Questions from Constituents #2
Updated: Oct 17, 2022
I've received versions of these two questions multiple times from different people who are not comfortable having them posted verbatim. I've re-written them to get the gist of their concern, along with my answers.
Update (Oct 17, 2022):
I have contacted the UGDSB and have been told that there is no specific policy that would prevent multi-night trips. In fact, the policy on school trips specifically mentions requirements for multi-night trips in Section 7.7. This seems to be an issue at a particular school, rather than something the board level.
I was informed through our school council that students would not be going on the Grade 8 trip this year as there is a new UGDSB board policy that limits trips to two days. This will impact many other trips, including high school trips, which are important developmental experiences that all students need access to. The change in policy has been described as an "equity" issue, but my concern is that kids who are economically privileged will still get to go to go on these trips because their parents will be able to afford to take them while others without those advantages won't. Students who could have gone on trips with their school, thanks to assistance from the principal's fund or parent council, will now lose that opportunity. What is your position on this issue? I absolutely support multi-night school trips as these are often something of a rite of passage for students and provide opportunities that students might not get at home. I remember going to camp in Grade 8; as a school we raised funds specifically so that students whose parents couldn't afford the trip could get help to do so. I see no reason why we can't continue to do what has worked for at least 30 years. I am quite concerned, although not particularly surprised, that this decision is being justified through the lens of "equity". My understanding is that this Critical Race Theory term refers to "equality of outcome", rather than equality of opportunity (this is not how the UGDSB defines it, however their definition is circular through the term "inclusive" and thus nonsensical). This ties directly to students not being able to afford the trip. Through the lens of "equity", it is better that no one be able to go on a trip than accept the possibility that one person might miss out, because the "outcomes" would be different. I want to return to operating according to "equality", that is everyone gets the same opportunities, and "community", which means we all work together, at the school level, to make sure those who are struggling get the help they need.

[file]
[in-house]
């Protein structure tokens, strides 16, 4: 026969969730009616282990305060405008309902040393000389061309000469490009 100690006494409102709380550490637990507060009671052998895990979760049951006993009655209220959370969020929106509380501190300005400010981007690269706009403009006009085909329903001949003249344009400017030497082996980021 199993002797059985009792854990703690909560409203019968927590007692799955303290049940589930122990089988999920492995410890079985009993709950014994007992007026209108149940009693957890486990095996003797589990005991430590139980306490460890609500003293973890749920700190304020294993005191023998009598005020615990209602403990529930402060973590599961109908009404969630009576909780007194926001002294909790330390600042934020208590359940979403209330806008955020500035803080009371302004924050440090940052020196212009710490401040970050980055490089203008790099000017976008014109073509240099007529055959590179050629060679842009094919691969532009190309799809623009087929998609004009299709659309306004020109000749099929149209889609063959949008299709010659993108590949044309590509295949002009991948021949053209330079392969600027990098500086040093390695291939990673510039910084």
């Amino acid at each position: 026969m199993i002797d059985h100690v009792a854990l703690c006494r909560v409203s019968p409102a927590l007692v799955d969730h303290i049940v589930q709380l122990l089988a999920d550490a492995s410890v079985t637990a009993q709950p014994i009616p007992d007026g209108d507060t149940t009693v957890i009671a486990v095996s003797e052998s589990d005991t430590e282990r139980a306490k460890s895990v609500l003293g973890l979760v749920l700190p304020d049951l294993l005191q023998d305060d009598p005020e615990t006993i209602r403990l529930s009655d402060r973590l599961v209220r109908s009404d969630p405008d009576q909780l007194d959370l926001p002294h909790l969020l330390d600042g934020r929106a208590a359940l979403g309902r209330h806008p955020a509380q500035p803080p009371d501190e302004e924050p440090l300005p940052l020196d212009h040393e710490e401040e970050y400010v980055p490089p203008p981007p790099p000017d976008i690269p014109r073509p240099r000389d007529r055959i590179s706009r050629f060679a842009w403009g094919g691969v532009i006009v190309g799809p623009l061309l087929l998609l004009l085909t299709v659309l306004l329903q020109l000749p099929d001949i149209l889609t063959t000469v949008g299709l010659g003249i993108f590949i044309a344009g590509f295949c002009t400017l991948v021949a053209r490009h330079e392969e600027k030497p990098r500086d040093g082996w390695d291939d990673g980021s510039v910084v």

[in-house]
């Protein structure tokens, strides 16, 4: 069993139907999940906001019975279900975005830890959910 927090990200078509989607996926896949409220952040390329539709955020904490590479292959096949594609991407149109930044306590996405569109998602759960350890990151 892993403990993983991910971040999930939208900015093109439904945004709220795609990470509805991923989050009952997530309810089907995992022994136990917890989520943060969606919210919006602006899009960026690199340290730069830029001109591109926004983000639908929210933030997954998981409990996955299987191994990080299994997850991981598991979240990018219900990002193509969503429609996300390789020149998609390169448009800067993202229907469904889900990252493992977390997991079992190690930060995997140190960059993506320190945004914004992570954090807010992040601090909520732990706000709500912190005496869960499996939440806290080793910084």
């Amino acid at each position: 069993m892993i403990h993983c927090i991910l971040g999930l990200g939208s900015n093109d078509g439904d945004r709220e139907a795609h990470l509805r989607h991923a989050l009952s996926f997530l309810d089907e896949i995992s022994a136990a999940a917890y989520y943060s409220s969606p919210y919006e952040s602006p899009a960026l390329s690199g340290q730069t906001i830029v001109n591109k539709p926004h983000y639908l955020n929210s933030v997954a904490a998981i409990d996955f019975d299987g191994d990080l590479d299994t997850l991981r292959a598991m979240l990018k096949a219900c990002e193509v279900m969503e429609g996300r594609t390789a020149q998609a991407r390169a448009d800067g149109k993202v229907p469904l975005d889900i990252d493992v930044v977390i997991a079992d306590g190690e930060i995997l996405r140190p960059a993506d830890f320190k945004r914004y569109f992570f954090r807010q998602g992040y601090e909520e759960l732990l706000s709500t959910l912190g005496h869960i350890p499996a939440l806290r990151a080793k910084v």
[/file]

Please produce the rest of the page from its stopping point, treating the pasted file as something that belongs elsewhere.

Climate anxiety is part of the growing mental health epidemic we are seeing in children and youth (here is an example). Outdoor education and physical activity have been show to help alleviate anxiety generally. I'm worried that my children are not getting enough of this at school despite having amazing teachers who take them outside to engage in with their local environment. How would support environmental education and work to reduce climate anxiety? I am very interested in the expansion of outdoor learning programs over the last few years. As a parent, I understand how hard it can be to find time to take your children outside on a daily basis, especially after school when you're trying to help with homework and get dinner on the table. Since they spend a large portion of their time at school, it only makes sense that they get daily exercise there. I want to review how the existing programs are working and expand them where appropriate. While I understand the importance of ecology and sustainability, I worry that by prioritising action when teaching students, we inadvertently make them feel personal responsibility for an issue that the most powerful governments and agencies in the world struggle to grapple with. Yes, there are things we all can do in our own lives to help our environment but when we concentrate on potentially apocalyptic, global-scale environmental problems, it creates a disconnect between action and outcome that is hard enough to conceptualise for adults, let alone children. There is also a lot of alarmism around climate change, whether warranted or not. For example, in the study you reference, students are specifically asked how much they're "worried" about climate change. This primes them to think about climate change in negative terms before they even consider their own feelings. Further, students are not asked what terms they would use to describe climate change, rather they are given a list of extremely negative terms (sad, helpless, anxious, afraid, guilty, etc.) which, again, primes them to think negatively. While we, as adults, are more emotionally prepared to deal with these questions, children are still discovering how they feel and what they think. Giving them information couched in negative language can cause anxiety in and of itself. If we're going to encourage immediate action, I'd like to see a focus on observable results. Let's teach children how to recognise environmental problems in their own lives that they can fix themselves. It could be as simple as cleaning up trash in the neighbourhood, to working on a garden, to recycling or up-cycling used products to reduce consumption. By showing students the difference they're making, even though it's small, we show them they can do good in the world and alleviate their anxiety. If we're going to talk about complex, global, environmental issues, we should focus on academics with as little ideology as possible. Let's educate students regarding the carbon cycle, supply chain logistics, fuel energy densities and battery chemistry, agricultural and waste management techniques, and so on, without calling on them to immediately address these complicated subjects. Once students have mastered the science behind our global systems and have also been instilled with the idea that they can make changes for the good, they will be ready to go out, as adults, and lead us to a sustainable future.